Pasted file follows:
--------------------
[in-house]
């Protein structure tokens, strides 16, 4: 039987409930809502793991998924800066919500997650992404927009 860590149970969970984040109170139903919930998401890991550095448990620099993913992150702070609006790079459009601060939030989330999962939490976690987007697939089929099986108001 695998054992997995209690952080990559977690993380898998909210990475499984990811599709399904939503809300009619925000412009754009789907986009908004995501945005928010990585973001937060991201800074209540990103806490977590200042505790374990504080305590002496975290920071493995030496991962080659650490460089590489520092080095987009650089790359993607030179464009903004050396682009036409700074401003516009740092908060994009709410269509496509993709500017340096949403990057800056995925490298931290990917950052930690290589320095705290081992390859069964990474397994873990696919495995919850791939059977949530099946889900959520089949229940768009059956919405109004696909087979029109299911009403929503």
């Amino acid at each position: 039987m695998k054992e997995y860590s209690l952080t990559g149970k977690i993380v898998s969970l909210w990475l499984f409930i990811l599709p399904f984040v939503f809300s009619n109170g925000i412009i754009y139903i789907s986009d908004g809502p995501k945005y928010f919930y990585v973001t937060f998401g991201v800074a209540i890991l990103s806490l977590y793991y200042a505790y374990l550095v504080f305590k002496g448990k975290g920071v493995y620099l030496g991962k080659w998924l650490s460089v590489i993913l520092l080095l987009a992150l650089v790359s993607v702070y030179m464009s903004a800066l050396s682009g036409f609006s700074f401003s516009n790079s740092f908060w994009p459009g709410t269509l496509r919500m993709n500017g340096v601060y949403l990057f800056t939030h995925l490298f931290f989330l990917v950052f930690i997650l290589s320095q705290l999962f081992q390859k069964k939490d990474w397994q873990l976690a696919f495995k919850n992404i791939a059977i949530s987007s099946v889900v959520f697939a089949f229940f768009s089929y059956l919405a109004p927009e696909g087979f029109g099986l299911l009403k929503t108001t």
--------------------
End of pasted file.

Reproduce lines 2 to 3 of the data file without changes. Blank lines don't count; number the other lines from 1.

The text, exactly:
């Protein structure tokens, strides 16, 4: 039987409930809502793991998924800066919500997650992404927009 860590149970969970984040109170139903919930998401890991550095448990620099993913992150702070609006790079459009601060939030989330999962939490976690987007697939089929099986108001 695998054992997995209690952080990559977690993380898998909210990475499984990811599709399904939503809300009619925000412009754009789907986009908004995501945005928010990585973001937060991201800074209540990103806490977590200042505790374990504080305590002496975290920071493995030496991962080659650490460089590489520092080095987009650089790359993607030179464009903004050396682009036409700074401003516009740092908060994009709410269509496509993709500017340096949403990057800056995925490298931290990917950052930690290589320095705290081992390859069964990474397994873990696919495995919850791939059977949530099946889900959520089949229940768009059956919405109004696909087979029109299911009403929503």
């Amino acid at each position: 039987m695998k054992e997995y860590s209690l952080t990559g149970k977690i993380v898998s969970l909210w990475l499984f409930i990811l599709p399904f984040v939503f809300s009619n109170g925000i412009i754009y139903i789907s986009d908004g809502p995501k945005y928010f919930y990585v973001t937060f998401g991201v800074a209540i890991l990103s806490l977590y793991y200042a505790y374990l550095v504080f305590k002496g448990k975290g920071v493995y620099l030496g991962k080659w998924l650490s460089v590489i993913l520092l080095l987009a992150l650089v790359s993607v702070y030179m464009s903004a800066l050396s682009g036409f609006s700074f401003s516009n790079s740092f908060w994009p459009g709410t269509l496509r919500m993709n500017g340096v601060y949403l990057f800056t939030h995925l490298f931290f989330l990917v950052f930690i997650l290589s320095q705290l999962f081992q390859k069964k939490d990474w397994q873990l976690a696919f495995k919850n992404i791939a059977i949530s987007s099946v889900v959520f697939a089949f229940f768009s089929y059956l919405a109004p927009e696909g087979f029109g099986l299911l009403k929503t108001t």